The Guardian // GalaxiePresse
The Guardian // GalaxiePresse

The Time a King's Head Turned Up in Some Guy's Attic

The Guardian // GalaxiePresse
The Guardian // GalaxiePresse

If you were to inventory your attic right now, chances are you’d have the same old stuff everyone shoves up there: Christmas decorations, leftover pieces of carpet or tile, and the box of old yearbooks your mom made you take with you when you finally moved out. Then there’s retired tax collector Jacques Bellanger, who kept a mummified head in his.

The head was believed to have belonged to King Henry IV, a French royal who was assassinated in 1610. Henry’s head was still attached to his body when he was stabbed to death in 1610 … so how did he come to be separated from it? While we don't know for sure, historians believe revolutionaries removed it as a political statement when they ransacked the Basilica of Saint Denis in 1793. After that, the head was passed around to various private collectors for more than a century. The trail picks up again in 1919, when a photographer purchased it for three francs, and then again in 1953, when Jacques Bellanger added it to his collection. It was removed from Bellanger’s attic in 2008.

“We don’t have any DNA, but we can manage without it,” said a forensic medical examiner on the research team brought in to analyze the remains at the time. “We have too much proof supporting the identification, at least 30 factors, and none of it goes against the identification.” Some of that proof included skull injuries that matched injuries King Henry had, as well as a distinctive mole on one of the nostrils. Facial reconstruction also supported the theory.

However, when the DNA testing did eventually come through in 2013, results disproved the head-of-King-Henry theory: A sample taken from the remains didn’t match samples taken from three of the king's living descendants. Despite the apparent lack of royal lineage, officials planned to give the unidentified head a proper burial. That may take a while, as people are still unsure about the accuracy of the DNA tests. But if it’s not King Henry’s head, that means his skull is still out there somewhere. When was the last time you cleaned your attic?

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NASA, Getty Images
Watch Apollo 11 Launch
Vice President Spiro Agnew and former President Lyndon Johnson view the liftoff of Apollo 11
Vice President Spiro Agnew and former President Lyndon Johnson view the liftoff of Apollo 11
NASA, Getty Images

Apollo 11 launched on July 16, 1969, on its way to the moon. In the video below, Mark Gray shows slow-motion footage of the launch (a Saturn V rocket) and explains in glorious detail what's going on from a technical perspective—the launch is very complex, and lots of stuff has to happen just right in order to get a safe launch. The video is mesmerizing, the narration is informative. Prepare to geek out about rockets! (Did you know the hold-down arms actually catch on fire after the rocket lifts off?)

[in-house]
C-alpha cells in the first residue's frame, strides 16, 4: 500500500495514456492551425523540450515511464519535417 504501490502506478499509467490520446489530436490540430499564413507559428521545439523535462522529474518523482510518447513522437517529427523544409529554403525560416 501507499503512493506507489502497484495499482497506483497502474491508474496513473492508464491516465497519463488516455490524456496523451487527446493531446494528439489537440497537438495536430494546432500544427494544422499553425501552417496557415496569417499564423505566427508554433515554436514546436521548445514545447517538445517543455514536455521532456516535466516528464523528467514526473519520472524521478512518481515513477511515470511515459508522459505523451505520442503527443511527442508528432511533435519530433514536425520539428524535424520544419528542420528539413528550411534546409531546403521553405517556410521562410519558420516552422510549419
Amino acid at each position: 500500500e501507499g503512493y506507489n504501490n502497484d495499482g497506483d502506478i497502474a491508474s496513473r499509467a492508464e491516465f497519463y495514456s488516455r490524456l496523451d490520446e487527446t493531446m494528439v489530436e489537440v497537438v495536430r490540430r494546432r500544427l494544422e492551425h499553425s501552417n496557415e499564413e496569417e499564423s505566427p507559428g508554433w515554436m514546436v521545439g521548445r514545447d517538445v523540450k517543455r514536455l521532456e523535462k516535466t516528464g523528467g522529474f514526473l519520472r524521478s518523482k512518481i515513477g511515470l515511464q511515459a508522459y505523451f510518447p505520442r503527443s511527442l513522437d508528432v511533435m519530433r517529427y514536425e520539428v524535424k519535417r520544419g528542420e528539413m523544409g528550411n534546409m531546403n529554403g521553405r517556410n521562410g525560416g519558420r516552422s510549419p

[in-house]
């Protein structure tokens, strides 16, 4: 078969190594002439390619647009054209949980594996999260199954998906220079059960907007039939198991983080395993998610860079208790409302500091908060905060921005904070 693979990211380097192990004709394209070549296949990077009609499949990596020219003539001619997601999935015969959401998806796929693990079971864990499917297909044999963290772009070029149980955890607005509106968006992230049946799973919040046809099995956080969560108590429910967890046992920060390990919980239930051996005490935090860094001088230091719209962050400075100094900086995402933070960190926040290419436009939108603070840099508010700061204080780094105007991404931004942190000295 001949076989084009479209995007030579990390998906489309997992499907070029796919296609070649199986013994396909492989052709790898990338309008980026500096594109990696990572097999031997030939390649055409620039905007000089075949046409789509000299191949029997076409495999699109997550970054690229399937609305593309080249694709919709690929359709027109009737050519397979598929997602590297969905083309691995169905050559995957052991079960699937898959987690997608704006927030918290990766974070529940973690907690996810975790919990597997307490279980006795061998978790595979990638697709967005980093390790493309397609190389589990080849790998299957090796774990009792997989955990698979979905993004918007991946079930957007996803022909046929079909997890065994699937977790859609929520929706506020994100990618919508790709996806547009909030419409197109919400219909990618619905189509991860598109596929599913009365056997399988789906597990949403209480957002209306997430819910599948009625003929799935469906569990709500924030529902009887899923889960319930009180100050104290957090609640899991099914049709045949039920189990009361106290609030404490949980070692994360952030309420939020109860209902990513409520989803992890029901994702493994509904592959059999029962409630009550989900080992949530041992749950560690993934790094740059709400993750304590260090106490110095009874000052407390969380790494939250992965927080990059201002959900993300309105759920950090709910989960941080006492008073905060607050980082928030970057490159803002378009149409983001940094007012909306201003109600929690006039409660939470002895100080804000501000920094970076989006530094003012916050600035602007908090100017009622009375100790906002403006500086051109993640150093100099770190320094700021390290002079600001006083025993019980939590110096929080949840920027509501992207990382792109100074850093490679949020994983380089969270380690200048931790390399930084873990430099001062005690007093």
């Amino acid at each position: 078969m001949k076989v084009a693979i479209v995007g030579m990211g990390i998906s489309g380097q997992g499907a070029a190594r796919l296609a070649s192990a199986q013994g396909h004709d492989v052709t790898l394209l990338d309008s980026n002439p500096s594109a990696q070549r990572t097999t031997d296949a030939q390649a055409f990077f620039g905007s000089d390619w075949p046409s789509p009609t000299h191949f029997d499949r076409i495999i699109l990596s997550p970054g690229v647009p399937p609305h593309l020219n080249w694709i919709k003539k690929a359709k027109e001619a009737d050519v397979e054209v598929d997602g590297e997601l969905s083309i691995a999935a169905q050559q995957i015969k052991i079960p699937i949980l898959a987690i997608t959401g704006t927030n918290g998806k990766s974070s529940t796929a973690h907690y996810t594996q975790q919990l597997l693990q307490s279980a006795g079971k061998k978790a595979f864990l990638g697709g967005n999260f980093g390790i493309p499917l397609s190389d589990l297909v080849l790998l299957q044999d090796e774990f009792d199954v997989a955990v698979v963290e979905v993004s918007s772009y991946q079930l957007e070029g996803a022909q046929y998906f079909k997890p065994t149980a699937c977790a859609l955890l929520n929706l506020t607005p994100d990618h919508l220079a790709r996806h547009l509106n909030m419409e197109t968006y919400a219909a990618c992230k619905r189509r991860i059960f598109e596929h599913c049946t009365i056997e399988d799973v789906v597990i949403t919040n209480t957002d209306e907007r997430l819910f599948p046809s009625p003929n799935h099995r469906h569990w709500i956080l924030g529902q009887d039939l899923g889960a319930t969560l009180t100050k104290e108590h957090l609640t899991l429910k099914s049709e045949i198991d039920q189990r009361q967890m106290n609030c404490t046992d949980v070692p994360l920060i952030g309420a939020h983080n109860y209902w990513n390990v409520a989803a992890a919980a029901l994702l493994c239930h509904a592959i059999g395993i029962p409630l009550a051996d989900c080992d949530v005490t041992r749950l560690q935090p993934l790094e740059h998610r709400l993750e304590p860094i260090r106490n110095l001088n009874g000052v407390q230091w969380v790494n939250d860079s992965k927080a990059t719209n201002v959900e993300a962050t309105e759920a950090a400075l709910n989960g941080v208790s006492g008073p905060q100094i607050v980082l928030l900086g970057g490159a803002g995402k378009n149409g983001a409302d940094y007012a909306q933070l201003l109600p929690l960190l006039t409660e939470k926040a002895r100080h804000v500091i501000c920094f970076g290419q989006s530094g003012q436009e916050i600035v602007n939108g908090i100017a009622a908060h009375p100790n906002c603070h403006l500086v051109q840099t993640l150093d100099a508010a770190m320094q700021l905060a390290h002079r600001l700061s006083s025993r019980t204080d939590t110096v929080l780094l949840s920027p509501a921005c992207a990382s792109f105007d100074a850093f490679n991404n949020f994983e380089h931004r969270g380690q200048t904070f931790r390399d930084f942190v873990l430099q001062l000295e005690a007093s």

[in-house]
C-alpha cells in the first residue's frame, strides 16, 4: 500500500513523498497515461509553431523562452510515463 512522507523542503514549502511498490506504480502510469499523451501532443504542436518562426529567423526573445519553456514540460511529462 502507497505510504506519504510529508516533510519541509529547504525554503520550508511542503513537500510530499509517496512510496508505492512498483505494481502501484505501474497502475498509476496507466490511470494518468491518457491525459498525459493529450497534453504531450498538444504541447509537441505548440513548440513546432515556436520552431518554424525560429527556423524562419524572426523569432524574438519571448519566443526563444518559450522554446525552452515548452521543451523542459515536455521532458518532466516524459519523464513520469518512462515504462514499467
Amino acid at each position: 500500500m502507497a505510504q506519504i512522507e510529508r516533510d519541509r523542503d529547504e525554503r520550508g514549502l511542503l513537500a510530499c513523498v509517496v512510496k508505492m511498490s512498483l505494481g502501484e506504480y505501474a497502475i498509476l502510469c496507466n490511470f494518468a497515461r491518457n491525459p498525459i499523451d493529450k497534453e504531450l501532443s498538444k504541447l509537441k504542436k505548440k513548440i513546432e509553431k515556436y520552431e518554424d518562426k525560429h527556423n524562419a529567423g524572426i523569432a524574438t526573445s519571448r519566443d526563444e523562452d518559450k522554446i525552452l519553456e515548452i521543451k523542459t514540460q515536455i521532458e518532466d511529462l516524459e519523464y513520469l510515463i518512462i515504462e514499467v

Apollo 11 Saturn V Launch (HD) Camera E-8 from Spacecraft Films on Vimeo.

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Romano D’Agostini, Giorgio Cargnel, Soprintendenza Speciale di Roma
Utility Workers May Have Found One of Rome’s First Churches
Romano D’Agostini, Giorgio Cargnel, Soprintendenza Speciale di Roma
Romano D’Agostini, Giorgio Cargnel, Soprintendenza Speciale di Roma

The remains of what may have been one of Rome’s earliest Christian churches were accidentally discovered along the Tiber River during construction, The Local reports. The four-room structure, which could have been built as early as the 1st century CE, was unearthed by electrical technicians who were laying cables along the Ponte Milvio.

The newly discovered structure next to the river
Romano D’Agostini, Giorgio Cargnel, Soprintendenza Speciale di Roma

No one is sure what to make of this “archaeological enigma shrouded in mystery,” in the words of Rome’s Archaeological Superintendency. Although there’s no definitive theory as of yet, experts have a few ideas.

The use of colorful African marble for the floors and walls has led archaeologists to believe that the building probably served a prestigious—or perhaps holy—function as the villa of a noble family or as a Christian place of worship. Its proximity to an early cemetery spawned the latter theory, since it's common for churches to have mausoleums attached to them. Several tombs were found in that cemetery, including one containing the intact skeleton of a Roman man.

Marble flooring
Romano D’Agostini, Giorgio Cargnel, Soprintendenza Speciale di Roma

A tomb
Romano D’Agostini, Giorgio Cargnel, Soprintendenza Speciale di Roma1

The walls are made of brick, and the red, green, and beige marble had been imported from Sparta (Greece), Egypt, and present-day Tunisia, The Telegraph reports.

As The Local points out, it’s not all that unusual in Rome for archaeological discoveries to be made by unsuspecting people going about their day. Rome’s oldest aqueduct was found by Metro workers, and an ancient bath house and tombs were found during construction on a new church.

[h/t The Local]

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